Over half (53%) of Albertans still experiencing COVID-related disruption to their employment

2020-09-16   minute read

Donna Carson


MNP Consumer Debt Index

Indebted Albertans urged to seek professional debt advice before borrowing to make ends meet

CALGARY, AB – September 16, 2020 – A new poll by Ipsos carried out on behalf of MNP LTD has found more than half (53%) of Albertans are still experiencing disruption to either their own work situation or that of someone else in their household in the form of lay-offs, reduced pay, or fewer working hours – a decrease of two points since June. Over the past few months, various financial relief measures from the government, banks, and businesses have helped cushion the financial blow of the pandemic for many Albertan households. However, as these measures evolve or come to an end, the pandemic is still impacting household income for many.

View of Calgary skyline at sunset

“A majority of Albertans are still experiencing COVID-related disruptions to their household income. Many will find their pre-pandemic debt problems compounded as creditors begin looking to collect deferred payments and short-term financial relief comes to an end,” says Donna Carson, a Calgary-based Licensed Insolvency Trustee with MNP LTD.

One in five (22%) Albertans say they are currently working reduced hours or receiving reduced pay (+4 from June), while 17 percent say someone in their household is experiencing the same situation (-1 from June).

“While we have yet to see evidence proving Albertans have taken on significantly more debt since March, it seems like some will be forced to rely on credit when government relief and deferral measures run out,” explains Carson. “The problem here is they will be borrowing against future paychecks. That leaves a hole in the next paycheck, and so begins a cycle that is very difficult to get out of.”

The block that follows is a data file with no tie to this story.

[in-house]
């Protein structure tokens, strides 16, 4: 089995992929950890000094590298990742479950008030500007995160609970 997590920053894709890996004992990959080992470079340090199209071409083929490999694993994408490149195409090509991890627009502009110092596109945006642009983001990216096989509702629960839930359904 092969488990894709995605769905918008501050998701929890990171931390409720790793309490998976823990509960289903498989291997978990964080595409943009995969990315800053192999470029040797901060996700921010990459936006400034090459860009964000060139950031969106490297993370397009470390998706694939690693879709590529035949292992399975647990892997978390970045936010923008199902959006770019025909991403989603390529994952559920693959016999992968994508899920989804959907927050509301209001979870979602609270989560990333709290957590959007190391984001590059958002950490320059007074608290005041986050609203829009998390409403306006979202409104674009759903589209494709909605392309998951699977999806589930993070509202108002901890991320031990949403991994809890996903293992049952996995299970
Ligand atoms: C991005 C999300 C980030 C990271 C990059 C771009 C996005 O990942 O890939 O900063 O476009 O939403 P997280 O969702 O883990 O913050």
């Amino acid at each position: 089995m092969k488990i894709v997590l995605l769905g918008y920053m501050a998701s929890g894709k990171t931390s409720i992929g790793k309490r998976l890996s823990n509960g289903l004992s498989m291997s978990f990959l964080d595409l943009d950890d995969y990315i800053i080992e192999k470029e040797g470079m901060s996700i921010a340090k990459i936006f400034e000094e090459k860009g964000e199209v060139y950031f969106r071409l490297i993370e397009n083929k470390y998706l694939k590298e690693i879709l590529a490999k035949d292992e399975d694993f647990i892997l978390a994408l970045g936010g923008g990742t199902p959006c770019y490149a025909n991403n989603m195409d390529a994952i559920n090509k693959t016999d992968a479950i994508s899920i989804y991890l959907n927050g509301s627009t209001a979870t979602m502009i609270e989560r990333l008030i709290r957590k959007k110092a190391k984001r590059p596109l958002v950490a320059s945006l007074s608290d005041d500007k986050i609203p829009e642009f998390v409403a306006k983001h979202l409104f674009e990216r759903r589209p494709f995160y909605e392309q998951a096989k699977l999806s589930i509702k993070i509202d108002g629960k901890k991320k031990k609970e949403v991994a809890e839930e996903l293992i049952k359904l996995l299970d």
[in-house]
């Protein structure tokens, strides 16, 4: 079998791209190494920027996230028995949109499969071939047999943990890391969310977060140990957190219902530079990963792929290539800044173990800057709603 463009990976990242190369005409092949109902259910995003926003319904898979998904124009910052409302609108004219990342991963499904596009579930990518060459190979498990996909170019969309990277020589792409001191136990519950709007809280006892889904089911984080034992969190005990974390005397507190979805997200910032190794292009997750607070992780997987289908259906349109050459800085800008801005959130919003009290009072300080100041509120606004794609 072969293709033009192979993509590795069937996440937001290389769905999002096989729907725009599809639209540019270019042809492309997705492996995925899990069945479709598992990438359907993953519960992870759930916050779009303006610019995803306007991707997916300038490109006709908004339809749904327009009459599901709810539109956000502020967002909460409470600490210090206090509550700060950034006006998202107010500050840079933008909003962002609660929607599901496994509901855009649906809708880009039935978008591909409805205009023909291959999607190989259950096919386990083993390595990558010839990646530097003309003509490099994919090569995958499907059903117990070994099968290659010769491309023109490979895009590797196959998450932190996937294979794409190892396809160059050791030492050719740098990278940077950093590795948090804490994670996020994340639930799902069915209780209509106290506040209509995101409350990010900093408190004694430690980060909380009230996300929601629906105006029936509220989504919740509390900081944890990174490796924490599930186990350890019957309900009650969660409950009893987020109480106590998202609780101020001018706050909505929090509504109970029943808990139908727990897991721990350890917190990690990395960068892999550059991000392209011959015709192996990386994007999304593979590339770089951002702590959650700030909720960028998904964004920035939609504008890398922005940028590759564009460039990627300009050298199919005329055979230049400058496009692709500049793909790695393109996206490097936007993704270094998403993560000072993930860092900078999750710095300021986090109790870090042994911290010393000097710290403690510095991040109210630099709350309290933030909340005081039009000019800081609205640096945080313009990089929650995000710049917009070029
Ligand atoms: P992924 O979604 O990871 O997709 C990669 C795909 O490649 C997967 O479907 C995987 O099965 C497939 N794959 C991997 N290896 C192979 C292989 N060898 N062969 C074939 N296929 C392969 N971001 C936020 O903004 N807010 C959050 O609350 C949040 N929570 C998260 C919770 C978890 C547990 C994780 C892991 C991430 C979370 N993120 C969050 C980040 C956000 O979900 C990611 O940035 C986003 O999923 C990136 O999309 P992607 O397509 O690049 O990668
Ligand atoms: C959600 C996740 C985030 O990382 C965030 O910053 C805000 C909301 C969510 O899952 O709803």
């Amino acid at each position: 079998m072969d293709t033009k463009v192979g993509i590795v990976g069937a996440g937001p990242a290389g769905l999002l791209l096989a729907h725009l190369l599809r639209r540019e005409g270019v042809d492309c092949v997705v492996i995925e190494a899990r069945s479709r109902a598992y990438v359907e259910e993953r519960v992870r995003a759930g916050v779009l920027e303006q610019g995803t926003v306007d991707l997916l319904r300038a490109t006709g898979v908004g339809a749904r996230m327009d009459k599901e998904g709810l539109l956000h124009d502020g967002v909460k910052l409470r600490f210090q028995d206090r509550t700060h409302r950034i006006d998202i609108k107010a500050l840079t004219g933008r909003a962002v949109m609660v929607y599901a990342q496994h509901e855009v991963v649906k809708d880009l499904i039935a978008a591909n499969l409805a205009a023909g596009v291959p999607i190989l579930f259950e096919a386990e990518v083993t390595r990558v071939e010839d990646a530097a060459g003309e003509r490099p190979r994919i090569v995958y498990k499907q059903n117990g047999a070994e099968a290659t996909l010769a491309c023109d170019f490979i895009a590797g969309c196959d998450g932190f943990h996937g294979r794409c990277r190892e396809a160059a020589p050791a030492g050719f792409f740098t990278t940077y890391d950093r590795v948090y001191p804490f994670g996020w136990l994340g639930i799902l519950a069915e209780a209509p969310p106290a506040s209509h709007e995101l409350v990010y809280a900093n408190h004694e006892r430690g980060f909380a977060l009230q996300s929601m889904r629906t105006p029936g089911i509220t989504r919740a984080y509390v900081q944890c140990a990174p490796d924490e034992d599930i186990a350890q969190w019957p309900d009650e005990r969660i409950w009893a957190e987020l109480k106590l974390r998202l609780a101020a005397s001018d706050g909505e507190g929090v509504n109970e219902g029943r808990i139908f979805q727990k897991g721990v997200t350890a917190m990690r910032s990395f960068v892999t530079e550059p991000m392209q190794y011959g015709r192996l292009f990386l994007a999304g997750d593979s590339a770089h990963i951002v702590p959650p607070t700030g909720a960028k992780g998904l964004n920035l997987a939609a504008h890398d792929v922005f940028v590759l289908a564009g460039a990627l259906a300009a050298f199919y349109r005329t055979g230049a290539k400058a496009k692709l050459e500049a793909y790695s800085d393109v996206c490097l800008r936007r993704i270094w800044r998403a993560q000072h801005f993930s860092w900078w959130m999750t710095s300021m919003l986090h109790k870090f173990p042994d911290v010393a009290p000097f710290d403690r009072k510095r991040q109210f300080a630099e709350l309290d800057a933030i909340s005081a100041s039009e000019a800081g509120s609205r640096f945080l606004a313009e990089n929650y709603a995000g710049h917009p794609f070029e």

One in 10 (10%) Albertans say they’ve had to postpone payments on bills, credit cards, and taxes. This translates to about 443,000 people.

“If you are deeply indebted and now missing payments, seek professional debt advice before considering borrowing more to make ends meet,” says Carson. She and her team offer free consultations via videoconferencing and by phone to anyone experiencing debt-related financial challenges. 

Carson says historic low-interest rates may be giving some a false sense of security that will result in increased borrowing. In addition, as eviction moratoriums have ended, those who are most vulnerable may turn to high-interest credit.

Nationally, 45 percent of Canadians who are currently receiving COVID-19-related financial support from the government say they will take on more debt in one form or another when that ends, an increase of 10 points since June. Two in 10 say they will use their line of credit (18%, +6) or borrow from friends and family (19%, +3). One in 10 (11%, +4) say they will take out a bank loan. Two in 10 (21%, +4) Canadians will use their credit cards to make ends meet when relief measures end. About one in 10 (8%, +4) say they will use a payday loan service.

“Fixed-income and lower-income renter households are going to have really significant setbacks for many, many years if they take on high-interest loans to make ends meet,” says Carson. “But homeowners in the province face particularly stark decisions if they are already overleveraged.”

Two in 10 (21%) Canadian homeowners say they will be forced to defer their mortgage payments, and 16 percent say they would have to sell their home to make ends meet once COVID-19-related support ends.

“While the pandemic has caused a great deal of uncertainty, one thing is clear: Albertans underlying debt issues have not gone away, but the pandemic has delayed their need to deal with those issues,” explains Carson.